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Concentration of CO2 in the Atmosphere

What NH Needs for Faster EV Adoption

Outside charging stations should be widely available. (https://alcse.org/)

Randy Bryan

I wish to revisit a topic discussed before, the profitability, or lack thereof, of electric vehicle charge station operators (EVSO). The issues are twofold: not enough plug-in vehicles (PEVs) on NH roads, and not enough fast charge stations.

We should strive for more PEVs. Assuming zero emission vehicles (ZEVs/EVs) are a good technology for NH (it is, see G.E.T.’s April-May 2021 issue on page 6), then we should encourage more ZEVs. Hence my recommendation is that NH join the New England ZEV Mandate Coalition. Without the ZEV Mandate, NH is left in short supply of EVs. We need cleaner air, and we want a growing economy. It just makes common economic sense.

The other major issue for more EV sales is not enough fast-charge stations. NH is behind our neighboring states in the number and distribution of fast-charge stations. Why buy an EV if you can’t get it charged? But these stations are expensive and need funds from use, or upfront funds to make the investment affordable. There is a need for grant money to seed early fast- charge station sites. The Volkswagen Settlement money is available but not yet disbursed by NH. We hope this will be accomplished soon. This grant money has been offered two times recently, without any takers. Among the reasons is that it is difficult to make a profit in NH as a charge station operator. Early charge stations will be under-used (not enough EVs), until the station occupancy rises to a profitable level. Underused charging stations are a temporary problem, but a big stumbling block in the short term.

Why not just install a charging station and use it when needed? Legacy grid policies get in the way. Even though the average use of electricity by a new charge station may be low, charging sessions require high electricity flows (50-100kW now, headed toward 350kW, then 550kW, then 750kW by the end of the decade). Larger grid assets are needed to handle the anticipated high use, and this is expressed as a “demand charge” for commercial users. These demand charges put low use charge stations into the red quickly. At some level of use, demand charges break even with average use rates and the problem is solved.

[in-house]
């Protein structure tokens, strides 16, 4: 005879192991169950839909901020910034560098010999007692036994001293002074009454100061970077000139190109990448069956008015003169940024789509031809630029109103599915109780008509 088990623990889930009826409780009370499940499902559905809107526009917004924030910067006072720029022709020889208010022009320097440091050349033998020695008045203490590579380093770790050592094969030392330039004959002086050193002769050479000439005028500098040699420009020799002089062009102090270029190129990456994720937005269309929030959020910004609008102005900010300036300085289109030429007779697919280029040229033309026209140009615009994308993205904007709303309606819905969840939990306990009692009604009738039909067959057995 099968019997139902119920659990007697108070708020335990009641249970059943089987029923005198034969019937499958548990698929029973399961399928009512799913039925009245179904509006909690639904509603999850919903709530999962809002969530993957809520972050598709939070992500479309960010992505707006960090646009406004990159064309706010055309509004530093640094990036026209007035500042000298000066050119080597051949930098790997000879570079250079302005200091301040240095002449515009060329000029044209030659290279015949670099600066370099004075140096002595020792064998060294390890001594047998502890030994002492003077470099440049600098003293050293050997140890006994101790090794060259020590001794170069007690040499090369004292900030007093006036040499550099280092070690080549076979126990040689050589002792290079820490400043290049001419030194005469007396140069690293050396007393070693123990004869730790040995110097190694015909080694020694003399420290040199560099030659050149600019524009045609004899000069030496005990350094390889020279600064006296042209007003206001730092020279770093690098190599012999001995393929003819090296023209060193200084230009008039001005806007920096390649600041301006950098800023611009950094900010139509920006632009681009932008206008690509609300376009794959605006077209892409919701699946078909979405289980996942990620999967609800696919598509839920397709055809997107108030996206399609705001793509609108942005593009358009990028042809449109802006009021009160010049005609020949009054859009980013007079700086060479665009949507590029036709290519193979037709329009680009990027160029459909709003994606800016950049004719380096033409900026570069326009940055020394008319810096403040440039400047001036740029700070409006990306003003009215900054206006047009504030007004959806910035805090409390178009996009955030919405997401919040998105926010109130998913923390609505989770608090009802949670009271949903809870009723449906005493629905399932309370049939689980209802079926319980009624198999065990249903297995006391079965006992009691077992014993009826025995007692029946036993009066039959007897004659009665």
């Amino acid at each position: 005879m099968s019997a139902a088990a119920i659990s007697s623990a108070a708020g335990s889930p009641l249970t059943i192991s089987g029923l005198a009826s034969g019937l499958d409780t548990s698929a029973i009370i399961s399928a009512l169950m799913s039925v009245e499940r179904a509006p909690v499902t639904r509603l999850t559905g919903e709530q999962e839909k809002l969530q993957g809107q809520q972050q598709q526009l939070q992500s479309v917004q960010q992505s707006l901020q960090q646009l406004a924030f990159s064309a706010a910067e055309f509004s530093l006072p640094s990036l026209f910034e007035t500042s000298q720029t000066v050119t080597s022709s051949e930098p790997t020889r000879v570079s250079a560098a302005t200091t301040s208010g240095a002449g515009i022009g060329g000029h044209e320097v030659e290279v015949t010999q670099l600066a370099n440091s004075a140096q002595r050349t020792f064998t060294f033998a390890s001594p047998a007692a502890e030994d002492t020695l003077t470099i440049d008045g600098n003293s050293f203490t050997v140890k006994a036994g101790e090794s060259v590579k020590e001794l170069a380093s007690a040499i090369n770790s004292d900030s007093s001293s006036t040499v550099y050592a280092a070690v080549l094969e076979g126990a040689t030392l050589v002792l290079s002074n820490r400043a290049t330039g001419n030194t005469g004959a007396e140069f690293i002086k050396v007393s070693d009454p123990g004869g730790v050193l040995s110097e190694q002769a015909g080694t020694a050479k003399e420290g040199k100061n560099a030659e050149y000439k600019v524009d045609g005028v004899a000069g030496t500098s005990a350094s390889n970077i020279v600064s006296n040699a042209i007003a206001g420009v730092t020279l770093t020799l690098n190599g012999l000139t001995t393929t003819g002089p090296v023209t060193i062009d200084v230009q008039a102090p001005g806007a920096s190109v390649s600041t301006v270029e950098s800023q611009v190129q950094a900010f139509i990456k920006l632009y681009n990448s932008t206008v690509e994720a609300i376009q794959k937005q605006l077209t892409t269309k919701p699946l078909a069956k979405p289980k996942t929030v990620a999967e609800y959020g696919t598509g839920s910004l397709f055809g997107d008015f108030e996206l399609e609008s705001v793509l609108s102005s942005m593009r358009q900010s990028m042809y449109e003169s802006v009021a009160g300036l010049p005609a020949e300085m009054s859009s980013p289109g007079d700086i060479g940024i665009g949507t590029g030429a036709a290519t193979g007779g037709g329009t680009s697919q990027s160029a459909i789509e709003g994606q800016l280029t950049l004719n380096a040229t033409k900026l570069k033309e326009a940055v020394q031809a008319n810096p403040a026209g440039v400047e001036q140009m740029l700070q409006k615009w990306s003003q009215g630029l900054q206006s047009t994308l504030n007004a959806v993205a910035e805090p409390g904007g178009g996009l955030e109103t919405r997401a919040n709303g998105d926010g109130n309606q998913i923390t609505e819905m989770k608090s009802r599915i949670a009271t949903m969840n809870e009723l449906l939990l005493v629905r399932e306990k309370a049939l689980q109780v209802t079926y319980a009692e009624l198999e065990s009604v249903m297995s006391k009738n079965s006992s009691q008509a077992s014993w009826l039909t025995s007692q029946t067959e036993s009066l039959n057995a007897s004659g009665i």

Level 2 EV charging stations at Fashion Centre at Pentagon City, Arlington, Virginia.
(Wikimedia/Mariordo)

A practical solution, implemented by several surrounding states, is to adopt a temporary deletion of demand charges and smooth them into the charging site electricity rates. Fortunately, the number of stations and electricity assets are low so the investment can be absorbed by the utility without much disruption. At some future point, the increased demand would need to be reassessed. But the first step is to adopt this practice, and NH and its grid operators should so consider.

The other idea needing support among grid operators is a ‘make ready’ program. Make ready programs are a commitment by the grid operator to provide grid feeds to an area close to the charge stations to minimize the buildout cost to the charge site operators. Since these assets will be used over a long period of time, they are beneficial to the grid operator as an investment in future growth and use of the grid.

To summarize: We need better enablement for EV owners to encourage faster uptake. Suggestions include the following.

  1. Join the New England ZEV Mandate states to get an adequate supply of EVs.

  2. Another idea is to offer a home charger-line rate for TOU (time of use, cheaper rates at night, more costly in day) to encourage EV owners to charge at night when existing grid assets are under used.

The other essential improvements are to enable the charge station operators to make money at low usage.

  1. Offer the VW grant funds again for fast charge station buildout, soon.

  2. Average demand charges into the charge site rate package for some period of years to enable lightly used charge equipment to exist until the demand builds.

  3. Implement ‘make ready’ programs to reduce the charge station install cost at some public and private venues.

Thank you for your interest and consideration. Stay healthy and safe, and drive electric!

Randy Bryan is one of the co-founders of Drive Electric NH. Bryan has been an advocate for electric cars since 2006. His company, PlugOut Power (formerly ConVerdant Vehicles), has converted vehicles to plug-in hybrids and currently develops and sells inverters that turn electrified cars into emergency generators.

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